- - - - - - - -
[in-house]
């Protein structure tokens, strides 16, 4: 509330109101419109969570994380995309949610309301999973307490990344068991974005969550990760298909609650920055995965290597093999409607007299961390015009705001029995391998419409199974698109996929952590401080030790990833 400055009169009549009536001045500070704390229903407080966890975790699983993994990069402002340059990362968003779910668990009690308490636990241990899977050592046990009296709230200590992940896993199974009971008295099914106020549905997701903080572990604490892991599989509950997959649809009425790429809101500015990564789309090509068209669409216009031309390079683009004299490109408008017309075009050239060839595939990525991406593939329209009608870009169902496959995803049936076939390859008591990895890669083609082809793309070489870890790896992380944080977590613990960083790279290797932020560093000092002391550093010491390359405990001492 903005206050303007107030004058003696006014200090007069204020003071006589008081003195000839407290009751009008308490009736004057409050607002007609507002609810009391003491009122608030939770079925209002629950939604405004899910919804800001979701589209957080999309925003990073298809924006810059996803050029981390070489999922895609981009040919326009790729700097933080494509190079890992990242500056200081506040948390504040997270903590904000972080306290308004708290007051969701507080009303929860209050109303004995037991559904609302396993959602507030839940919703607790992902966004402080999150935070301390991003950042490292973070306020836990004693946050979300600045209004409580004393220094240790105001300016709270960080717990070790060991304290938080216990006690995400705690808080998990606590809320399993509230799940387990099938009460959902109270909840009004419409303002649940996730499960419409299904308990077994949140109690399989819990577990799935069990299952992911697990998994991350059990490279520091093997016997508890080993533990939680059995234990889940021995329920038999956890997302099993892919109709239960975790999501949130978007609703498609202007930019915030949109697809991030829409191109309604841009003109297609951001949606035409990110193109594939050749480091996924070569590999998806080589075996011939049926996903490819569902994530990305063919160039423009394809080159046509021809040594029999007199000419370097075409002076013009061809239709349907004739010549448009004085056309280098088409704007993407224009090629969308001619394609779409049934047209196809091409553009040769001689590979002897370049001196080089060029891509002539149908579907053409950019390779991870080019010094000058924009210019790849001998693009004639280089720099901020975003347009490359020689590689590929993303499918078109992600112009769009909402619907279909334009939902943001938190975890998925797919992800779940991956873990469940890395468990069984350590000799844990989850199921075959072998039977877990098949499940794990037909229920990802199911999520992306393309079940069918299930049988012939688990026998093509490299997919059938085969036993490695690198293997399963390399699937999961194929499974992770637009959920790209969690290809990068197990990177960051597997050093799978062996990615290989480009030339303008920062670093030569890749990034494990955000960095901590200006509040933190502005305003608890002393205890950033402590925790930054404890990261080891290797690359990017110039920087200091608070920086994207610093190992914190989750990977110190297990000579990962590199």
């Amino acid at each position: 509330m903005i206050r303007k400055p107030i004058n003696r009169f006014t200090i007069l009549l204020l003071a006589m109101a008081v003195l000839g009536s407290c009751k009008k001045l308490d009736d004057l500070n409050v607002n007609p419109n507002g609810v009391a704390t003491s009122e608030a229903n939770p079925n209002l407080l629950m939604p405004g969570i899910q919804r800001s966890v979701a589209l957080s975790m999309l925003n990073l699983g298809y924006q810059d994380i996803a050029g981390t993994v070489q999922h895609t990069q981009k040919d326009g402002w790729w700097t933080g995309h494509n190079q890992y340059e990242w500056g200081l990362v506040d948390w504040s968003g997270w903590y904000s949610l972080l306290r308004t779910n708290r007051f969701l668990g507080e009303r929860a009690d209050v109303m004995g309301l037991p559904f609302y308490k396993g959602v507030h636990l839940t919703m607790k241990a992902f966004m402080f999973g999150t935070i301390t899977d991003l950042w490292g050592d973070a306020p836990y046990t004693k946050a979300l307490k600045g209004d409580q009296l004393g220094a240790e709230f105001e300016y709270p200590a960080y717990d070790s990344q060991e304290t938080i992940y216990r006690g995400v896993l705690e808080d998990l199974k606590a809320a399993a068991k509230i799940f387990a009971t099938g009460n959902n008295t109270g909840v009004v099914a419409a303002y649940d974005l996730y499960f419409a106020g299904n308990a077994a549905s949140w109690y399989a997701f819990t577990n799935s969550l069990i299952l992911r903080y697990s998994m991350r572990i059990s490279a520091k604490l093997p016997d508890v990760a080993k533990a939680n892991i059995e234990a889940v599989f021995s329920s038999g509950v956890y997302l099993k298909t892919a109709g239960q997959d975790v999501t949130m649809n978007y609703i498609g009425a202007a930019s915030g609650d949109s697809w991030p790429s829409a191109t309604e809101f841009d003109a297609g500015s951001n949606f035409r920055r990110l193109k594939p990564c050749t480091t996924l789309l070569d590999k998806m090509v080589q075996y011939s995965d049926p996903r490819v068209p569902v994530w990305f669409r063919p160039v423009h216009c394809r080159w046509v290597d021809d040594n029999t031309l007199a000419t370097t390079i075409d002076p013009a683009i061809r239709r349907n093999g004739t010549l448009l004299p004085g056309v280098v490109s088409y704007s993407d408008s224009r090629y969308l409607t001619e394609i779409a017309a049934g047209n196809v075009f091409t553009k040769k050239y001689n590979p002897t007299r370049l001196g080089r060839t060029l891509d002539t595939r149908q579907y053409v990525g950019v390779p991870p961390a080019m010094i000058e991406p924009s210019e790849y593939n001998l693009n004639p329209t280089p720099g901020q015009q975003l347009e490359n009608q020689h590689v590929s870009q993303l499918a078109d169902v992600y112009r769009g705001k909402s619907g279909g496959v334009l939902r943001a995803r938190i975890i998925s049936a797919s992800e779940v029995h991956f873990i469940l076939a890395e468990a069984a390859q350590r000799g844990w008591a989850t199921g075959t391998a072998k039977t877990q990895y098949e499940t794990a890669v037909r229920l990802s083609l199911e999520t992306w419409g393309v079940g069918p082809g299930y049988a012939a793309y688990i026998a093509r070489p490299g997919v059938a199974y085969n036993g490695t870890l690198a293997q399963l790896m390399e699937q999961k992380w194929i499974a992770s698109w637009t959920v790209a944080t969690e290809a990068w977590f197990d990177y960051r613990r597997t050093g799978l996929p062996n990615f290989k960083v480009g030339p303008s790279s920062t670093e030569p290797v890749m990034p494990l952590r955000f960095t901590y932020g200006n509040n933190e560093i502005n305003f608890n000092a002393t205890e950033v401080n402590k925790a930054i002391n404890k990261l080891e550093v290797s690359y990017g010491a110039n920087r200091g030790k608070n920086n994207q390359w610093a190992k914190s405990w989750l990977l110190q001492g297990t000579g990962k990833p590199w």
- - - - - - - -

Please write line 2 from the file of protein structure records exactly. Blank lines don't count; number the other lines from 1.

């Protein structure tokens, strides 16, 4: 509330109101419109969570994380995309949610309301999973307490990344068991974005969550990760298909609650920055995965290597093999409607007299961390015009705001029995391998419409199974698109996929952590401080030790990833 400055009169009549009536001045500070704390229903407080966890975790699983993994990069402002340059990362968003779910668990009690308490636990241990899977050592046990009296709230200590992940896993199974009971008295099914106020549905997701903080572990604490892991599989509950997959649809009425790429809101500015990564789309090509068209669409216009031309390079683009004299490109408008017309075009050239060839595939990525991406593939329209009608870009169902496959995803049936076939390859008591990895890669083609082809793309070489870890790896992380944080977590613990960083790279290797932020560093000092002391550093010491390359405990001492 903005206050303007107030004058003696006014200090007069204020003071006589008081003195000839407290009751009008308490009736004057409050607002007609507002609810009391003491009122608030939770079925209002629950939604405004899910919804800001979701589209957080999309925003990073298809924006810059996803050029981390070489999922895609981009040919326009790729700097933080494509190079890992990242500056200081506040948390504040997270903590904000972080306290308004708290007051969701507080009303929860209050109303004995037991559904609302396993959602507030839940919703607790992902966004402080999150935070301390991003950042490292973070306020836990004693946050979300600045209004409580004393220094240790105001300016709270960080717990070790060991304290938080216990006690995400705690808080998990606590809320399993509230799940387990099938009460959902109270909840009004419409303002649940996730499960419409299904308990077994949140109690399989819990577990799935069990299952992911697990998994991350059990490279520091093997016997508890080993533990939680059995234990889940021995329920038999956890997302099993892919109709239960975790999501949130978007609703498609202007930019915030949109697809991030829409191109309604841009003109297609951001949606035409990110193109594939050749480091996924070569590999998806080589075996011939049926996903490819569902994530990305063919160039423009394809080159046509021809040594029999007199000419370097075409002076013009061809239709349907004739010549448009004085056309280098088409704007993407224009090629969308001619394609779409049934047209196809091409553009040769001689590979002897370049001196080089060029891509002539149908579907053409950019390779991870080019010094000058924009210019790849001998693009004639280089720099901020975003347009490359020689590689590929993303499918078109992600112009769009909402619907279909334009939902943001938190975890998925797919992800779940991956873990469940890395468990069984350590000799844990989850199921075959072998039977877990098949499940794990037909229920990802199911999520992306393309079940069918299930049988012939688990026998093509490299997919059938085969036993490695690198293997399963390399699937999961194929499974992770637009959920790209969690290809990068197990990177960051597997050093799978062996990615290989480009030339303008920062670093030569890749990034494990955000960095901590200006509040933190502005305003608890002393205890950033402590925790930054404890990261080891290797690359990017110039920087200091608070920086994207610093190992914190989750990977110190297990000579990962590199």